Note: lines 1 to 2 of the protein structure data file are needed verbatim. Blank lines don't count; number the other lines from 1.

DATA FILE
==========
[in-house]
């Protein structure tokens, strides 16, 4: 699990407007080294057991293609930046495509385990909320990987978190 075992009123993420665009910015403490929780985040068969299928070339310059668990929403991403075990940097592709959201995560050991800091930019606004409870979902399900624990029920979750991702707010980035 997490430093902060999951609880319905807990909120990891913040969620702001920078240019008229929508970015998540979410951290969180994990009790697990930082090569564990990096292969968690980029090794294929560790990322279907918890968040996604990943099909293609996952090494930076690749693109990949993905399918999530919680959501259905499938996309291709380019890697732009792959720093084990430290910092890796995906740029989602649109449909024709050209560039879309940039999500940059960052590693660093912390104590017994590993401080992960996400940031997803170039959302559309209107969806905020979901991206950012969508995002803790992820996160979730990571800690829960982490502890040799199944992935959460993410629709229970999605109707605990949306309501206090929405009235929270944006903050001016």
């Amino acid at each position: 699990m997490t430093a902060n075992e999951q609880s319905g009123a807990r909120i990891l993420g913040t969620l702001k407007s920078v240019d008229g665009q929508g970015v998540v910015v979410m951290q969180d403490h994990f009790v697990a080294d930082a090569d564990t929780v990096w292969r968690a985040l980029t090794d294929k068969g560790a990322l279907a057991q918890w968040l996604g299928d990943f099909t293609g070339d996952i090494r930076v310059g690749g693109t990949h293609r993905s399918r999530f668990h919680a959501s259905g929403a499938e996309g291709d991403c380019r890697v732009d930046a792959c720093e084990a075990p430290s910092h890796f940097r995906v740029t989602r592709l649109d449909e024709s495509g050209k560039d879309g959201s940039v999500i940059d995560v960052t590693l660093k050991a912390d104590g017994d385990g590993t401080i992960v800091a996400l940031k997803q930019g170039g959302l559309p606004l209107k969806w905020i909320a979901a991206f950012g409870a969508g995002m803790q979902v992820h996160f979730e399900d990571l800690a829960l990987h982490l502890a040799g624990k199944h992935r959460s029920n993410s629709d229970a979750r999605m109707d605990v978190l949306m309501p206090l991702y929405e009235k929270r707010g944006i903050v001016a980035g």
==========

[in-house]
């Protein structure tokens, strides 16, 4: 699990407007080294057991293609930046495509385990909320990987978190 075992009123993420665009910015403490929780985040068969299928070339310059668990929403991403075990940097592709959201995560050991800091930019606004409870979902399900624990029920979750991702707010980035 997490430093902060999951609880319905807990909120990891913040969620702001920078240019008229929508970015998540979410951290969180994990009790697990930082090569564990990096292969968690980029090794294929560790990322279907918890968040996604990943099909293609996952090494930076690749693109990949993905399918999530919680959501259905499938996309291709380019890697732009792959720093084990430290910092890796995906740029989602649109449909024709050209560039879309940039999500940059960052590693660093912390104590017994590993401080992960996400940031997803170039959302559309209107969806905020979901991206950012969508995002803790992820996160979730990571800690829960982490502890040799199944992935959460993410629709229970999605109707605990949306309501206090929405009235929270944006903050001016």